The Flow of Improvement

Mike Rother shared an overview presentation on the “Improvement Kata.”


The words on one graphic really jumped out at me:


Aside from his intended point that you never get good at anything but “business as usual” if “business as usual” is what you do most of the time, there are some other implied questions.

First of all, if there were only 15 days between improvement events, that would be overwhelmingly better than what I normally see. Typically a particular area can see months go by between scheduled improvement events.

Most organizations (how about yours?) seem to believe that once an improvement event (or a “belt project”) is concluded, that people should just “follow the new process” to hold the gains.

No wonder we see the advice to “fix it again!” We have to fix it again just to restore it to where it was after it erodes.

But there is a deeper question here.

What kind of “improvement processing” is this? Are we moving toward “one by one flow of improvements” or are we running improvements in batches?

This is batch improvement. We are doing a changeover, running the improvement process, then doing another changeover, and running business as usual.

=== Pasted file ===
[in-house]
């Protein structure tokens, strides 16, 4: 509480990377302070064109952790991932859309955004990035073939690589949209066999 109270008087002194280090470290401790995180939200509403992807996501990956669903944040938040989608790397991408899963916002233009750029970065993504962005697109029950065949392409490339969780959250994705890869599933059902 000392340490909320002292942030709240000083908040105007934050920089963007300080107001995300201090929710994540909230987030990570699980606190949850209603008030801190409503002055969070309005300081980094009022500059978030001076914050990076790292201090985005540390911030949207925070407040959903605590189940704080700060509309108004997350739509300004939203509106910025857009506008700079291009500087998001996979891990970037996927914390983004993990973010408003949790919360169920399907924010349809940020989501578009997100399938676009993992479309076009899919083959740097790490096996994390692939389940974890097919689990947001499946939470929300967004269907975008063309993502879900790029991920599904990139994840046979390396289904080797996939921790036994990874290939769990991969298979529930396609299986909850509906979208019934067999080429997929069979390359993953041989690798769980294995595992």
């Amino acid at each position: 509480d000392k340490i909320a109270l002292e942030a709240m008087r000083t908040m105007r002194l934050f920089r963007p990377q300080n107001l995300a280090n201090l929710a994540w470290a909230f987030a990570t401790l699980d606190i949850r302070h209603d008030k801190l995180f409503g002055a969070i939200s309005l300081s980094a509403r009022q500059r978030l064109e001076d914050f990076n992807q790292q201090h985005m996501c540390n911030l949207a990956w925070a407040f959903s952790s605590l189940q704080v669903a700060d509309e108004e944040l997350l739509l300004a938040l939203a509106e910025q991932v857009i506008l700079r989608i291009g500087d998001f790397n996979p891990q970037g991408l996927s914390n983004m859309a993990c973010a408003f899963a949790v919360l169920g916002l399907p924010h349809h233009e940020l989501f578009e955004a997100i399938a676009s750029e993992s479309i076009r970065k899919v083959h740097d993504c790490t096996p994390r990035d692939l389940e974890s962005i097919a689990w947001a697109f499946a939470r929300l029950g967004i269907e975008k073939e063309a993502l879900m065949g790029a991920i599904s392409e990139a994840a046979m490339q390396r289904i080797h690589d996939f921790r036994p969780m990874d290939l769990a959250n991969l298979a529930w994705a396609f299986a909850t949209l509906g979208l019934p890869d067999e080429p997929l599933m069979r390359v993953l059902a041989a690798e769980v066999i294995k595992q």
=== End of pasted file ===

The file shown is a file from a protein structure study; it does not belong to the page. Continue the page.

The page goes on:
Unless business as usual includes a robust and reliable process for detecting small problems, responding immediately, clearing them, and solving them, nobody but the event facilitators are learning how to do improvements. People may be learning about improving, but unless they are doing it every day, they are not getting particularly good at it.

Want to see evidence of this? What happens between the events? Do things get better or worse? If “business as usual” includes improvement, things will get progressively better, and you can stop reading this because your organization gets it.

So here are a few questions for you.

Assuming you want to strive for true, daily, continuous improvement, what is the next step you plan to take in that direction?

How will your “business as usual” operate when you take that step?

How is it operating now? What is the gap?

What is stopping you from doing that now? If nothing, then do it now, and cycle back to the first question.

Which of those problems are you working on next?

When are you going to be able to check your results and learn what the next incremental target is?

Now – head down to your work area and ask yourself how you expect problems to be handled. Then watch and see what is actually happening when problems are encountered.

In other words, let’s manage improvements the same way we are asking everyone else to manage production.

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